June 10, 2022
Anticipating the end of the public health emergency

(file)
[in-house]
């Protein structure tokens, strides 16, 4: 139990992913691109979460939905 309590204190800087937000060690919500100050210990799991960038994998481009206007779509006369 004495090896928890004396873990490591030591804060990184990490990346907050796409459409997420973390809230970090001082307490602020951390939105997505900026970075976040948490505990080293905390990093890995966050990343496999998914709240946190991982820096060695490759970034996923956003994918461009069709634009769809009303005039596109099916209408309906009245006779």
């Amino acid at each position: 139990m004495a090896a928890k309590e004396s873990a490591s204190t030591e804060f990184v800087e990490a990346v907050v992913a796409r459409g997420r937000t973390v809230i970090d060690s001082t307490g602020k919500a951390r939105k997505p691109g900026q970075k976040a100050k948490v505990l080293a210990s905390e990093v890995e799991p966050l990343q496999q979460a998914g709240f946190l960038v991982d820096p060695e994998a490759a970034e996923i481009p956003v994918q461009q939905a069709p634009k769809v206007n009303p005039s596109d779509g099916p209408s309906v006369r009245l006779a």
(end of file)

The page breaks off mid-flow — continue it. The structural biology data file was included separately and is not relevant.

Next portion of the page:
The Biden administration recently signaled that it will extend the federal COVID-19 public health emergency (PHE), which has been in place for nearly two-and-a-half years, beyond its current July 15 expiration date. As shown in the graphic below, a number of key pandemic-era policies would end if the PHE were discontinued. Hospitals, already experiencing financial challenges, would face an immediate 20 percent reduction in Medicare reimbursement for each hospitalized COVID patient. Combined with the end of funding for treating uninsured COVID patients, and with millions of Americans expected to lose Medicaid coverage when eligibility checks restart, the cost of treating COVID patients will fall more heavily on providers. More treatment costs will also be passed on to patients, as most private insurers no longer waive cost-sharing for COVID care. On the telemedicine front, Congress has temporarily extended some Medicare telehealth flexibilities (including current payment codes and coverage for non-rural beneficiaries) for five months after the PHE ends, while CMS studies permanent coverage options. But further Congressional action will be required to keep current Medicare telehealth coverage in place, and these decisions will surely influence private insurers’ telehealth reimbursement policies. Although the Biden administration promises that it will provide sixty days’ notice before terminating the PHE or letting it expire, providers must prepare for the inevitable financial hit when the PHE ends.